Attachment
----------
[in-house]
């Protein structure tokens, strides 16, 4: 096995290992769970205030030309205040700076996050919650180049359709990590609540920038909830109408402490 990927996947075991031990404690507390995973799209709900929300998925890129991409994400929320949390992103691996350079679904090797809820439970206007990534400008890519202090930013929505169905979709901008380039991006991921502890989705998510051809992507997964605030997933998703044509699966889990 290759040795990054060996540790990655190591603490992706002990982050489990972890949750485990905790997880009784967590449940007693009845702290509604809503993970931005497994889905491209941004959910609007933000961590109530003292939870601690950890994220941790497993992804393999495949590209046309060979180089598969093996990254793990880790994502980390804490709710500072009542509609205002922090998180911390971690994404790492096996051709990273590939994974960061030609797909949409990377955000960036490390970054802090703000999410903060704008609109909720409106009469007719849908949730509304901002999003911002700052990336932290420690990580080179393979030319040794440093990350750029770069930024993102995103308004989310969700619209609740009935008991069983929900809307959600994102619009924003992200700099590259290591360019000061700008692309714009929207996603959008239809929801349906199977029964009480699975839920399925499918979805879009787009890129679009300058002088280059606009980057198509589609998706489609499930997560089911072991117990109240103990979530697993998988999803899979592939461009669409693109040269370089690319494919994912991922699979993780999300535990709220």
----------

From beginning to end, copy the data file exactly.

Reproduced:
[in-house]
């Protein structure tokens, strides 16, 4: 096995290992769970205030030309205040700076996050919650180049359709990590609540920038909830109408402490 990927996947075991031990404690507390995973799209709900929300998925890129991409994400929320949390992103691996350079679904090797809820439970206007990534400008890519202090930013929505169905979709901008380039991006991921502890989705998510051809992507997964605030997933998703044509699966889990 290759040795990054060996540790990655190591603490992706002990982050489990972890949750485990905790997880009784967590449940007693009845702290509604809503993970931005497994889905491209941004959910609007933000961590109530003292939870601690950890994220941790497993992804393999495949590209046309060979180089598969093996990254793990880790994502980390804490709710500072009542509609205002922090998180911390971690994404790492096996051709990273590939994974960061030609797909949409990377955000960036490390970054802090703000999410903060704008609109909720409106009469007719849908949730509304901002999003911002700052990336932290420690990580080179393979030319040794440093990350750029770069930024993102995103308004989310969700619209609740009935008991069983929900809307959600994102619009924003992200700099590259290591360019000061700008692309714009929207996603959008239809929801349906199977029964009480699975839920399925499918979805879009787009890129679009300058002088280059606009980057198509589609998706489609499930997560089911072991117990109240103990979530697993998988999803899979592939461009669409693109040269370089690319494919994912991922699979993780999300535990709220």